Sunday, August 20, 2017

Exodus 1.8-2.10: Forgetting and Remembering

And there arose a king who did not know Joseph. That is the chilling beginning of the Israelites' changing fortunes in Egypt. Originally welcomed as the family of Joseph, who saved Egypt from famine, the Israelites are known to this new king only as a threat to his position of power. He doesn't care what happened in the past or what was promised to these people. So the king decides to neutralize the threat. That's the beginning of the reading from Hebrew scripture for Proper 16(21)A/Pentecost 12A (Exodus 1:8-2:10).

Probably no contemporary artist has devoted more time and energy to the art (and necessity) of remembering the past than Anselm Kiefer. Born in post-war Germany in 1945, Kiefer has continued to prod his own and the world's remembrance of Germany's legacy of World War II.

Anselm Kiefer. Fur Paul Celan: Aschenblume. 2006. Oil, acyrlic, emulsion, shellac, and books on canvas. Private collection. For Anselm Kiefer, see:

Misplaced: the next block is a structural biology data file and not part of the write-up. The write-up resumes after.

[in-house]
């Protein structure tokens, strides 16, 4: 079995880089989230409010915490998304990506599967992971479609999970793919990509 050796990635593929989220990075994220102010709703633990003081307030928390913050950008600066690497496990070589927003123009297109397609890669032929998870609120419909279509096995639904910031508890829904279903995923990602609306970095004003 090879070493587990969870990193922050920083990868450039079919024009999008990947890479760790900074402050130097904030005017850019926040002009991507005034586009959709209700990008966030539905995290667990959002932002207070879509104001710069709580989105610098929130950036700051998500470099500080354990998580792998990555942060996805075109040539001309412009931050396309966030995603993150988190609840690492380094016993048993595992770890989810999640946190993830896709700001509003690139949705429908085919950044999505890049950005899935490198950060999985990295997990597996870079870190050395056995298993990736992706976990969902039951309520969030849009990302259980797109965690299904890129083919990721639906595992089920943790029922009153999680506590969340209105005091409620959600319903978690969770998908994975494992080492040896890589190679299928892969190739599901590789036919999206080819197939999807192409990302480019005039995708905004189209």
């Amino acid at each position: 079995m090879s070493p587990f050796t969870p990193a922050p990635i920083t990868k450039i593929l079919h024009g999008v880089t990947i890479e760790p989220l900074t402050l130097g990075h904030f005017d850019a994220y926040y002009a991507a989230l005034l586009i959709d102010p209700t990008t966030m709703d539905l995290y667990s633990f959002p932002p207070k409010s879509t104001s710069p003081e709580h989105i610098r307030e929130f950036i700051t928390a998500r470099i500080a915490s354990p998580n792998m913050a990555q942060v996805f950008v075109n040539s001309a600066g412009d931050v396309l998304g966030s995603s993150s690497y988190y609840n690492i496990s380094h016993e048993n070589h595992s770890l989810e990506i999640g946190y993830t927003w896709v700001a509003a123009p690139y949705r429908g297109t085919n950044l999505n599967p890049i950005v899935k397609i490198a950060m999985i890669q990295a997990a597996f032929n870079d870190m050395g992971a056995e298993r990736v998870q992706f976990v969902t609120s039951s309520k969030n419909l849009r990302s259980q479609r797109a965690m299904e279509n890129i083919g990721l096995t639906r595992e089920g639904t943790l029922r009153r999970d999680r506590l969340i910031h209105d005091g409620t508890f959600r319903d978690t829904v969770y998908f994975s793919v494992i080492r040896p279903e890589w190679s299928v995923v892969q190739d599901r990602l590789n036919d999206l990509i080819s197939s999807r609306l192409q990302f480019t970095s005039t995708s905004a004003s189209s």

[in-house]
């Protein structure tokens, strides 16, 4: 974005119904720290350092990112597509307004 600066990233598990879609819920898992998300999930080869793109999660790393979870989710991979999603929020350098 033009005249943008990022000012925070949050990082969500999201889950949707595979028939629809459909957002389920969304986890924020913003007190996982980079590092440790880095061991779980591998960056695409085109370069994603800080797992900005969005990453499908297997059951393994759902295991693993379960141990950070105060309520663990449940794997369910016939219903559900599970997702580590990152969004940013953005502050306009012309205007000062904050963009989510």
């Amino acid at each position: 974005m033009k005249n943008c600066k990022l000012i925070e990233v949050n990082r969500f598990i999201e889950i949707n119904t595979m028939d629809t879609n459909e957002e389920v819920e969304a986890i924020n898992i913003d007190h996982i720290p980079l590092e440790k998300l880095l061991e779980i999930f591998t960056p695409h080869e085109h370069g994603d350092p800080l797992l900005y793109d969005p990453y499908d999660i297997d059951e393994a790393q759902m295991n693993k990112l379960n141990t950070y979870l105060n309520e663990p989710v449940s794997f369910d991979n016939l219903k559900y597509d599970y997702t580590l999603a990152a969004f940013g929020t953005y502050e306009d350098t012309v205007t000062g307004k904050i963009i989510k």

Kiefer's Für Paul Celan : Aschenblume is a large-scale work (more than 10 feet tall and 25 feet long), includes various paints, shellac and burned books. Books, for Kiefer, symbolize the storehouse of human history and knowledge. Burned books are a reminder of Nazi book burnings and can also be a reference to the linguistic root of the word holocaust. Holocaust comes from the Greek holokauston, related to the Hebrew olah ("burnt whole").

George Santayana (Jorge Agustín Nicolás Ruiz de Santayana y Borrás) gave the world the eminently quotable aphorism Those who do not remember the past are condemned to repeat it. Kiefer's work demanded (and still demands) that the past be remembered. What are the dangers we face when we "do not know Joseph"? And who will be Shiphrah and Puah when Joseph has been forgotten?

For thoughts on how the gospel reading intersects with the reading from Hebrew scripture, click here.
This week on Facebook, consider how many artists "know Joseph" in their paintings of the Exodus. Click here

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